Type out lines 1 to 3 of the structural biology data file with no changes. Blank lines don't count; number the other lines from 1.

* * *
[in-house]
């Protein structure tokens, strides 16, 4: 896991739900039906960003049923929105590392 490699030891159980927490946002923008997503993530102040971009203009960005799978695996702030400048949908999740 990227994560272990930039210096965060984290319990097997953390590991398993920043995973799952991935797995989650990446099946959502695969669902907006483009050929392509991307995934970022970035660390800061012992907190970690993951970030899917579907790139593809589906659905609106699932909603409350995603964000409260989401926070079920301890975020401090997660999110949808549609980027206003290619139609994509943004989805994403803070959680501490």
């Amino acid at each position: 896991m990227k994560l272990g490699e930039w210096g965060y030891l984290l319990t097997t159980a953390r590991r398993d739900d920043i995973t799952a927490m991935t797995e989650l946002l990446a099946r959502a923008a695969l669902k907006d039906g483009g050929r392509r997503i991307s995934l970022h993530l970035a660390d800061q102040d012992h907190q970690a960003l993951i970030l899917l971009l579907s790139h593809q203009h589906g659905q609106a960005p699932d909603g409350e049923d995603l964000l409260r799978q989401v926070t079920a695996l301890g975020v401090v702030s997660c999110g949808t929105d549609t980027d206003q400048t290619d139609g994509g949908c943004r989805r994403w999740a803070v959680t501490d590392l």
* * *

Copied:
[in-house]
């Protein structure tokens, strides 16, 4: 896991739900039906960003049923929105590392 490699030891159980927490946002923008997503993530102040971009203009960005799978695996702030400048949908999740 990227994560272990930039210096965060984290319990097997953390590991398993920043995973799952991935797995989650990446099946959502695969669902907006483009050929392509991307995934970022970035660390800061012992907190970690993951970030899917579907790139593809589906659905609106699932909603409350995603964000409260989401926070079920301890975020401090997660999110949808549609980027206003290619139609994509943004989805994403803070959680501490």
């Amino acid at each position: 896991m990227k994560l272990g490699e930039w210096g965060y030891l984290l319990t097997t159980a953390r590991r398993d739900d920043i995973t799952a927490m991935t797995e989650l946002l990446a099946r959502a923008a695969l669902k907006d039906g483009g050929r392509r997503i991307s995934l970022h993530l970035a660390d800061q102040d012992h907190q970690a960003l993951i970030l899917l971009l579907s790139h593809q203009h589906g659905q609106a960005p699932d909603g409350e049923d995603l964000l409260r799978q989401v926070t079920a695996l301890g975020v401090v702030s997660c999110g949808t929105d549609t980027d206003q400048t290619d139609g994509g949908c943004r989805r994403w999740a803070v959680t501490d590392l």